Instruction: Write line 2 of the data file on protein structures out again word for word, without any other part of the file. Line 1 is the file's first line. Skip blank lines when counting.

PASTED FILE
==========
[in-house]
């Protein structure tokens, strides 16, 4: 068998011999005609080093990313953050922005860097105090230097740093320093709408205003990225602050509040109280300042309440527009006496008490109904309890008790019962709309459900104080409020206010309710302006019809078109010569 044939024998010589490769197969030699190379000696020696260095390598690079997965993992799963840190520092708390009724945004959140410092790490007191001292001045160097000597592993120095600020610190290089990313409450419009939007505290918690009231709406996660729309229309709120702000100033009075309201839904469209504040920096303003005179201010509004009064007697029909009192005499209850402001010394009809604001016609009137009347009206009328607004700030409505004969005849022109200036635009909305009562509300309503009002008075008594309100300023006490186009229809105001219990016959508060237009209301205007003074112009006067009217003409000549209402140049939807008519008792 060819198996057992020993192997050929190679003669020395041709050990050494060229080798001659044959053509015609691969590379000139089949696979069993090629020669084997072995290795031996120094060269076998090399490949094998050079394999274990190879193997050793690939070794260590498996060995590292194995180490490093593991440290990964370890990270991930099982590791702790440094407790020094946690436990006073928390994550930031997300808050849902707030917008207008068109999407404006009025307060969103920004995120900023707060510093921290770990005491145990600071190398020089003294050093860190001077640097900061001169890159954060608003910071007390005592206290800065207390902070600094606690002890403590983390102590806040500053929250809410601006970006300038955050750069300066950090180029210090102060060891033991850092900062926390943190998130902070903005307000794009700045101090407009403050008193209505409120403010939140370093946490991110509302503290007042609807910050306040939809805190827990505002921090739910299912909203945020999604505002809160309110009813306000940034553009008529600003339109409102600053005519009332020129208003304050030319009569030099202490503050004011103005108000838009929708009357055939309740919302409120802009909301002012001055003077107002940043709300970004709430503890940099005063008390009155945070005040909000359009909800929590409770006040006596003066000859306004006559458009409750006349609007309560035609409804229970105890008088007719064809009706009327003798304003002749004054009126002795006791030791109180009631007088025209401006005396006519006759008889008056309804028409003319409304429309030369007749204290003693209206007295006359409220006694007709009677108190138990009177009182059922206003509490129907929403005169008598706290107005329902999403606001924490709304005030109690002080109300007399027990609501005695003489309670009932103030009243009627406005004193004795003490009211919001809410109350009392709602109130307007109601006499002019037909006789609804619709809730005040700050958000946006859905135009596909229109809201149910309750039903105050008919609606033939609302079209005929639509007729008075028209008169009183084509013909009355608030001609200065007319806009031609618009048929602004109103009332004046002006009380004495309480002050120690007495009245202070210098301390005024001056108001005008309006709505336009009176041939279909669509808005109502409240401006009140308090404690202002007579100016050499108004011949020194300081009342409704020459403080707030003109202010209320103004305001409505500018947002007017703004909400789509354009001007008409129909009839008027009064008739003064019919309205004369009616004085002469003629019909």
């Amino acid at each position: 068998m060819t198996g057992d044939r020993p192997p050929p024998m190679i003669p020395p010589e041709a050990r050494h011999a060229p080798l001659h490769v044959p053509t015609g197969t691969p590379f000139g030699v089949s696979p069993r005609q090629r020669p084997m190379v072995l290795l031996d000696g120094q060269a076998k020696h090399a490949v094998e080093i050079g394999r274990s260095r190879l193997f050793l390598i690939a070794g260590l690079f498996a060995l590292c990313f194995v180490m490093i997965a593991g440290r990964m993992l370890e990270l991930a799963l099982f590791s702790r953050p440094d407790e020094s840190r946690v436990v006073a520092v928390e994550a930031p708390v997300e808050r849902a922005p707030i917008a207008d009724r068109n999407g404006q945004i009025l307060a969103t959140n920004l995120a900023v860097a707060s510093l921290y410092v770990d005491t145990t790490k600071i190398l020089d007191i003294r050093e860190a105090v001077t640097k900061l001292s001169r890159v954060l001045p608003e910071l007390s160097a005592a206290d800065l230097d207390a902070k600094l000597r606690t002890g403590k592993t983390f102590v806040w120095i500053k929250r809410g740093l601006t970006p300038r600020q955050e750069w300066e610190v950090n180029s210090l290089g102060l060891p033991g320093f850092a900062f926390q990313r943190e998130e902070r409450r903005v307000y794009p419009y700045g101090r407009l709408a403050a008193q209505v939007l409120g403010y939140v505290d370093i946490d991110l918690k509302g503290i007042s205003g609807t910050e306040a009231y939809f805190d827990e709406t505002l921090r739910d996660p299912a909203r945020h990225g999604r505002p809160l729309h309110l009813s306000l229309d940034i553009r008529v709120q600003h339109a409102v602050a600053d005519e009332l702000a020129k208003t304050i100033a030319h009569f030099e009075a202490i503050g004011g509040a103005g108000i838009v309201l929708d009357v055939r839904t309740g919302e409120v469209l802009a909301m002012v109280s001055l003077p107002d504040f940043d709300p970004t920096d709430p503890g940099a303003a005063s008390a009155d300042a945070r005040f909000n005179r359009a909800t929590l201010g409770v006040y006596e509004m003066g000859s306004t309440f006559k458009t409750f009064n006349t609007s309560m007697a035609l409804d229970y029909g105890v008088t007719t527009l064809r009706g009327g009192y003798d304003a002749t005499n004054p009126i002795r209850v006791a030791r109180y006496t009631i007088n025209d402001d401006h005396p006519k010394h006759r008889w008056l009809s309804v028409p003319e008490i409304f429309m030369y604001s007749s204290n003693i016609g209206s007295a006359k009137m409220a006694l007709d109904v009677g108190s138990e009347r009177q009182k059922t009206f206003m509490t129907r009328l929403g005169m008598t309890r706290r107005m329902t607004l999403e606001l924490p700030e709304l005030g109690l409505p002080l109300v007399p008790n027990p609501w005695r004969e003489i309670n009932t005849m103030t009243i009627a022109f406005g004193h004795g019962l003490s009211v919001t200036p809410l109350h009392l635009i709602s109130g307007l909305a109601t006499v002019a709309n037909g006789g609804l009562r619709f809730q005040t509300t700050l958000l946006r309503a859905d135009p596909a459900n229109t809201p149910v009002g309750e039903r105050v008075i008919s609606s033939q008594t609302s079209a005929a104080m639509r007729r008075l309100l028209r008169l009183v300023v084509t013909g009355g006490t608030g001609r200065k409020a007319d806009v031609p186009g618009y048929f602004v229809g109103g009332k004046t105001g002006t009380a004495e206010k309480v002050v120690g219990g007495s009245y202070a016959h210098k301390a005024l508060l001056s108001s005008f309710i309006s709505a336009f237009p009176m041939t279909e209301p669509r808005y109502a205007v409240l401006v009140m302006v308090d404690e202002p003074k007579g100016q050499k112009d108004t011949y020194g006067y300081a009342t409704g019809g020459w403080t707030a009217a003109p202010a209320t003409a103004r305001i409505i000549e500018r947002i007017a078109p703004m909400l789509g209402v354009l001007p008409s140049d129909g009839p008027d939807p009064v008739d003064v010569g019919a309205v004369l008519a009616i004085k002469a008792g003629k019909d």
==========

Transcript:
């Protein structure tokens, strides 16, 4: 068998011999005609080093990313953050922005860097105090230097740093320093709408205003990225602050509040109280300042309440527009006496008490109904309890008790019962709309459900104080409020206010309710302006019809078109010569 044939024998010589490769197969030699190379000696020696260095390598690079997965993992799963840190520092708390009724945004959140410092790490007191001292001045160097000597592993120095600020610190290089990313409450419009939007505290918690009231709406996660729309229309709120702000100033009075309201839904469209504040920096303003005179201010509004009064007697029909009192005499209850402001010394009809604001016609009137009347009206009328607004700030409505004969005849022109200036635009909305009562509300309503009002008075008594309100300023006490186009229809105001219990016959508060237009209301205007003074112009006067009217003409000549209402140049939807008519008792 060819198996057992020993192997050929190679003669020395041709050990050494060229080798001659044959053509015609691969590379000139089949696979069993090629020669084997072995290795031996120094060269076998090399490949094998050079394999274990190879193997050793690939070794260590498996060995590292194995180490490093593991440290990964370890990270991930099982590791702790440094407790020094946690436990006073928390994550930031997300808050849902707030917008207008068109999407404006009025307060969103920004995120900023707060510093921290770990005491145990600071190398020089003294050093860190001077640097900061001169890159954060608003910071007390005592206290800065207390902070600094606690002890403590983390102590806040500053929250809410601006970006300038955050750069300066950090180029210090102060060891033991850092900062926390943190998130902070903005307000794009700045101090407009403050008193209505409120403010939140370093946490991110509302503290007042609807910050306040939809805190827990505002921090739910299912909203945020999604505002809160309110009813306000940034553009008529600003339109409102600053005519009332020129208003304050030319009569030099202490503050004011103005108000838009929708009357055939309740919302409120802009909301002012001055003077107002940043709300970004709430503890940099005063008390009155945070005040909000359009909800929590409770006040006596003066000859306004006559458009409750006349609007309560035609409804229970105890008088007719064809009706009327003798304003002749004054009126002795006791030791109180009631007088025209401006005396006519006759008889008056309804028409003319409304429309030369007749204290003693209206007295006359409220006694007709009677108190138990009177009182059922206003509490129907929403005169008598706290107005329902999403606001924490709304005030109690002080109300007399027990609501005695003489309670009932103030009243009627406005004193004795003490009211919001809410109350009392709602109130307007109601006499002019037909006789609804619709809730005040700050958000946006859905135009596909229109809201149910309750039903105050008919609606033939609302079209005929639509007729008075028209008169009183084509013909009355608030001609200065007319806009031609618009048929602004109103009332004046002006009380004495309480002050120690007495009245202070210098301390005024001056108001005008309006709505336009009176041939279909669509808005109502409240401006009140308090404690202002007579100016050499108004011949020194300081009342409704020459403080707030003109202010209320103004305001409505500018947002007017703004909400789509354009001007008409129909009839008027009064008739003064019919309205004369009616004085002469003629019909």